The ability to fine tune your portfolio continues to increase with more and more ETFs coming available, helping you to achieve your overall investment goals. “Real-return” ETFs largely invest in cash products and bonds, but also some other assets. The aim of these ETFs is to provide a return greater than the inflation rate. While this may not always occur, the fund does typically act as an inflation hedge. These funds distinguish themselves from focused bond or money market ETFs by investing in a broader range of products which include bonds and cash, but also potentially stocks, commodities, currencies or other ETFs [see Free Report: How To Pick The Right ETF Every Time].
The IQ Real Return ETF (CPI) aims to provide a return greater than the rate of inflation as measured by the Consumer Price Index. The ETF has been trading since October 2009, has an expense ratio of 0.48% and does approximately 13,000 in daily volume. The ETF issuer is IndexIQ, a firm founded in 2006 with a total of 11 U.S.-listed ETFs [try our Free ETF Head-To-Head Comparison Tool].
The Global Real Return Fund (RRF) seeks total returns that exceed the rate of inflation over the long-term. RRF has been trading since July 2011, has an expense ratio of 0.60% and does less than 700 in daily volume. The fund is issued by WisdomTree, which was founded in 1988 and has a total of 47 U.S.-listed ETFs.
Where They Fit
These ETFs will appeal to investors who are looking for returns that compensate them for inflation. While the returns may vary, these funds typically at least partially hedge inflation, but may also provide a real return (return greater than inflation rate).
CPI is a low volatility fund, and will therefore appeal to investors looking for an inflation hedge with less risk attached to it. The ETF has a 200-day volatility of 2.78%, while RRF on the other hand is quite volatile, with a 200-day volatility of 34.01%. RRF aims for inflation protection, but it’s more suited to investors looking for big daily swings or who don’t mind volatility [see Inflation ETF Special: 25 ETF Ideas To Fight Rising Prices].
Under the Hood
CPI is focused in the U.S. and invests in other ETFs and REITs. Nearly 70% of its funds are invested in the iShares Barclays Short Treasury Bond (SHV) and SPDR Barclays 1-3 Month T-bill (BIL). Other ETF holdings include the SPDR S&P 500 (SPY) and PowerShares DB Gold (DGL). These four ETFs compose about 90% of the total CPI portfolio. The ETF has 11 holdings, as of April 18, 2013. CPI is for investors looking to hedge or beat U.S. inflation, as it is linked to the US Consumer Price Index. Therefore, while this may be of benefit to international investors, it is in no way directly linked to foreign inflation rates.
RRF invests globally, although the top holdings are within the U.S. The top three holdings, of roughly 6% each, are US Treasury Bonds and Notes. Currently there are 42 holdings within the ETF–many more if you count the multiple expiry months of the varying futures contracts–with global bonds comprising 71.22% and commodities 28.78%. Therefore, this fund is geared to hedge or attempt to beat a more global inflation level. U.S. and global investors may benefit from the fund, but since it is not linked to any specific country’s inflation rate, it may not provide a real return in the investors’ home country.
Expenses and Performance
There are few direct competitors in this ETF niche. Therefore, the expense ratios of the two must be compared against each other. CPI is cheaper at 0.48% than RRF at 0.60%; however, RRF can be traded commission-free on E*Trade. SPDR Multi-Asset Real Return ETF (RLY), the only other direct-competitor ETF in the space, has an expense ratio of 0.70%.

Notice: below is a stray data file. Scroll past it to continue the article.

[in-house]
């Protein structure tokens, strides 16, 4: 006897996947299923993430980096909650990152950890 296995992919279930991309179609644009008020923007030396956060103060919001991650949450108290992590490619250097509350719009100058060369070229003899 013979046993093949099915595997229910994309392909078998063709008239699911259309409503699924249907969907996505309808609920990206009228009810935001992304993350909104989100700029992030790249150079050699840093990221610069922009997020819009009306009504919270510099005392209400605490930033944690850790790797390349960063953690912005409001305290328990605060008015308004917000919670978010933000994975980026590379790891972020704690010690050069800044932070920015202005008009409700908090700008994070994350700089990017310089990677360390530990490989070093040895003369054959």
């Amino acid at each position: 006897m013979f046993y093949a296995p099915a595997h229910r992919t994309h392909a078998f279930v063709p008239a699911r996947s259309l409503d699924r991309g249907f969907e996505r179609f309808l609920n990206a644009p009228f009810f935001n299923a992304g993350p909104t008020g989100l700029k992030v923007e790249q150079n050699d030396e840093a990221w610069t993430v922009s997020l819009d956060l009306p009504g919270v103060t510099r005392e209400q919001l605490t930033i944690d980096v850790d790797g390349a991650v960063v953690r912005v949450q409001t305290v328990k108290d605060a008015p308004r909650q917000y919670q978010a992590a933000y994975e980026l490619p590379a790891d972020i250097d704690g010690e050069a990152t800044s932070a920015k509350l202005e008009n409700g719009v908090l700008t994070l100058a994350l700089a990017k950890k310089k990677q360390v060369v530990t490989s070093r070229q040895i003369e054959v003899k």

RRF has a limited performance history given its inception in mid-2011. RRF returned 2.06% in 2012 and CPI returned 1.28%. Keep in mind that CPI is less volatile than RRF [see Low Volatility Portfolio].
Over the trailing three-year period, the total return for CPI is 4.73%, as of Aril 18 2013. The price of the ETF has been in slow uptrend since its inception through to early 2013.
RRF fell more than 10% shortly after its inception, but from 2012 through to early 2013 has ranged between approximately $49 and $43.30.
When deciding between the two funds, there are a few major factors to consider. CPI is U.S.-focused, low volatility and has a lower expense ratio. RRF is a more diversified, investing in a large number of global bond and commodity products. While this may have some benefits, it also means the “real-return” is not linked to an investor’s specific inflation rate. This fund is more volatile, has a shorter track record and a slightly higher expense ratio (free with E*Trade, though).
Another option in this space is the SPDR Multi-Asset Real Return ETF (RLY). It invests in other ETFs in an attempt to achieve a total real return. It began trading April 2012, has an expense ratio of 0.70% and daily volume of approximately 35,000.
Investors may also consider inflation linked or protected bond funds; these are ETFs that invest in treasuries and bonds, where the coupon payments are adjusted for inflation.
The Barclays TIPS Bond Fund (TIP) began trading in 2003, has an expense ratio of 0.20% and does in excess of 1 million shares daily. It is focused on U.S. bonds and notes.
The Global Inflation-Linked Bond Fund (GTIP) began trading in May 2011, has a 0.40% expense ratio and does approximately 10,000 in daily volume. It invests in a broad range of global bonds and notes (including U.S.).
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Disclosure: No positions at time of writing.
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